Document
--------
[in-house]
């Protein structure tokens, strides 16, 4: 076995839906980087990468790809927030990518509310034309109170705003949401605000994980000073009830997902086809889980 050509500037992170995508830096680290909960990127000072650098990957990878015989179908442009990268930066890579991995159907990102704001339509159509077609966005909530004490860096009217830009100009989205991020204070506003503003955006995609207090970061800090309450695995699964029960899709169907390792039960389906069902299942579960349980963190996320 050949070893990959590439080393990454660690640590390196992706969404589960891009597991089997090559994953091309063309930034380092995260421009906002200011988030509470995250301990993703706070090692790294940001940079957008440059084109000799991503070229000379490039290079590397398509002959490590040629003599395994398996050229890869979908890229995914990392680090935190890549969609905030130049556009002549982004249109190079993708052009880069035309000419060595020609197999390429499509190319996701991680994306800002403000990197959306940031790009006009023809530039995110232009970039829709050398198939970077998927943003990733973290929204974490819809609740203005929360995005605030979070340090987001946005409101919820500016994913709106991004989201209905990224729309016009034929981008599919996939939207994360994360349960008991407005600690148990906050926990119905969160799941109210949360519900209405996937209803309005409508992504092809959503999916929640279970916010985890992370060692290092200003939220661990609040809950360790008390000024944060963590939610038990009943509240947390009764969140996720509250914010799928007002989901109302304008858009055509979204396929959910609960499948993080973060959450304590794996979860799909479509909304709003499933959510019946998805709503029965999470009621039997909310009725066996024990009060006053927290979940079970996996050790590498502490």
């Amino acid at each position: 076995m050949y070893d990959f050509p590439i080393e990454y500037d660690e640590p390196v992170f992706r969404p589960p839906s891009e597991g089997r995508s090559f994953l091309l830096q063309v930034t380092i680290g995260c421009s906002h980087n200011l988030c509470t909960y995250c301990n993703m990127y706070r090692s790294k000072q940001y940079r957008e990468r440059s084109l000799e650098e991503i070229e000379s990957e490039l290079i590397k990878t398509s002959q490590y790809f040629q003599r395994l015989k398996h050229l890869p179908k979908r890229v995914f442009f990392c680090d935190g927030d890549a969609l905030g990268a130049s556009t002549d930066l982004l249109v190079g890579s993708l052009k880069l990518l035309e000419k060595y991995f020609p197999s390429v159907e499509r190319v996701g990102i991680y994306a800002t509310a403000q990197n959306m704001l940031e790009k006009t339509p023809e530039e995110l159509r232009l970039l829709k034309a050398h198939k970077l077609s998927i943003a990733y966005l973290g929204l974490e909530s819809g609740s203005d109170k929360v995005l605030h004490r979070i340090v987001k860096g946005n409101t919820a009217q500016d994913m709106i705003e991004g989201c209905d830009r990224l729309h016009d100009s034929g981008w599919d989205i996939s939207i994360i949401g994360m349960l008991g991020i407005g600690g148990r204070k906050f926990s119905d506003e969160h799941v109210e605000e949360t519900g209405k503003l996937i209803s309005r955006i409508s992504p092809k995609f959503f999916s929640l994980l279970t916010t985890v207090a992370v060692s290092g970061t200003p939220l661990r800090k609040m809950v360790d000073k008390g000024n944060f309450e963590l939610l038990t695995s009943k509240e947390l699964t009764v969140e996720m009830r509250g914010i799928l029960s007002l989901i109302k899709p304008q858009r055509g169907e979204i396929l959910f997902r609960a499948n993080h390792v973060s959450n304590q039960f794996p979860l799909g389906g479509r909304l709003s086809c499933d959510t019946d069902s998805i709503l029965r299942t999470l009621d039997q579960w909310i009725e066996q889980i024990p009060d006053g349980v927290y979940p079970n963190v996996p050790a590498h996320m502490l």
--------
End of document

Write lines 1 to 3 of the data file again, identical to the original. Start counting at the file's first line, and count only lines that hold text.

[in-house]
């Protein structure tokens, strides 16, 4: 076995839906980087990468790809927030990518509310034309109170705003949401605000994980000073009830997902086809889980 050509500037992170995508830096680290909960990127000072650098990957990878015989179908442009990268930066890579991995159907990102704001339509159509077609966005909530004490860096009217830009100009989205991020204070506003503003955006995609207090970061800090309450695995699964029960899709169907390792039960389906069902299942579960349980963190996320 050949070893990959590439080393990454660690640590390196992706969404589960891009597991089997090559994953091309063309930034380092995260421009906002200011988030509470995250301990993703706070090692790294940001940079957008440059084109000799991503070229000379490039290079590397398509002959490590040629003599395994398996050229890869979908890229995914990392680090935190890549969609905030130049556009002549982004249109190079993708052009880069035309000419060595020609197999390429499509190319996701991680994306800002403000990197959306940031790009006009023809530039995110232009970039829709050398198939970077998927943003990733973290929204974490819809609740203005929360995005605030979070340090987001946005409101919820500016994913709106991004989201209905990224729309016009034929981008599919996939939207994360994360349960008991407005600690148990906050926990119905969160799941109210949360519900209405996937209803309005409508992504092809959503999916929640279970916010985890992370060692290092200003939220661990609040809950360790008390000024944060963590939610038990009943509240947390009764969140996720509250914010799928007002989901109302304008858009055509979204396929959910609960499948993080973060959450304590794996979860799909479509909304709003499933959510019946998805709503029965999470009621039997909310009725066996024990009060006053927290979940079970996996050790590498502490």
């Amino acid at each position: 076995m050949y070893d990959f050509p590439i080393e990454y500037d660690e640590p390196v992170f992706r969404p589960p839906s891009e597991g089997r995508s090559f994953l091309l830096q063309v930034t380092i680290g995260c421009s906002h980087n200011l988030c509470t909960y995250c301990n993703m990127y706070r090692s790294k000072q940001y940079r957008e990468r440059s084109l000799e650098e991503i070229e000379s990957e490039l290079i590397k990878t398509s002959q490590y790809f040629q003599r395994l015989k398996h050229l890869p179908k979908r890229v995914f442009f990392c680090d935190g927030d890549a969609l905030g990268a130049s556009t002549d930066l982004l249109v190079g890579s993708l052009k880069l990518l035309e000419k060595y991995f020609p197999s390429v159907e499509r190319v996701g990102i991680y994306a800002t509310a403000q990197n959306m704001l940031e790009k006009t339509p023809e530039e995110l159509r232009l970039l829709k034309a050398h198939k970077l077609s998927i943003a990733y966005l973290g929204l974490e909530s819809g609740s203005d109170k929360v995005l605030h004490r979070i340090v987001k860096g946005n409101t919820a009217q500016d994913m709106i705003e991004g989201c209905d830009r990224l729309h016009d100009s034929g981008w599919d989205i996939s939207i994360i949401g994360m349960l008991g991020i407005g600690g148990r204070k906050f926990s119905d506003e969160h799941v109210e605000e949360t519900g209405k503003l996937i209803s309005r955006i409508s992504p092809k995609f959503f999916s929640l994980l279970t916010t985890v207090a992370v060692s290092g970061t200003p939220l661990r800090k609040m809950v360790d000073k008390g000024n944060f309450e963590l939610l038990t695995s009943k509240e947390l699964t009764v969140e996720m009830r509250g914010i799928l029960s007002l989901i109302k899709p304008q858009r055509g169907e979204i396929l959910f997902r609960a499948n993080h390792v973060s959450n304590q039960f794996p979860l799909g389906g479509r909304l709003s086809c499933d959510t019946d069902s998805i709503l029965r299942t999470l009621d039997q579960w909310i009725e066996q889980i024990p009060d006053g349980v927290y979940p079970n963190v996996p050790a590498h996320m502490l």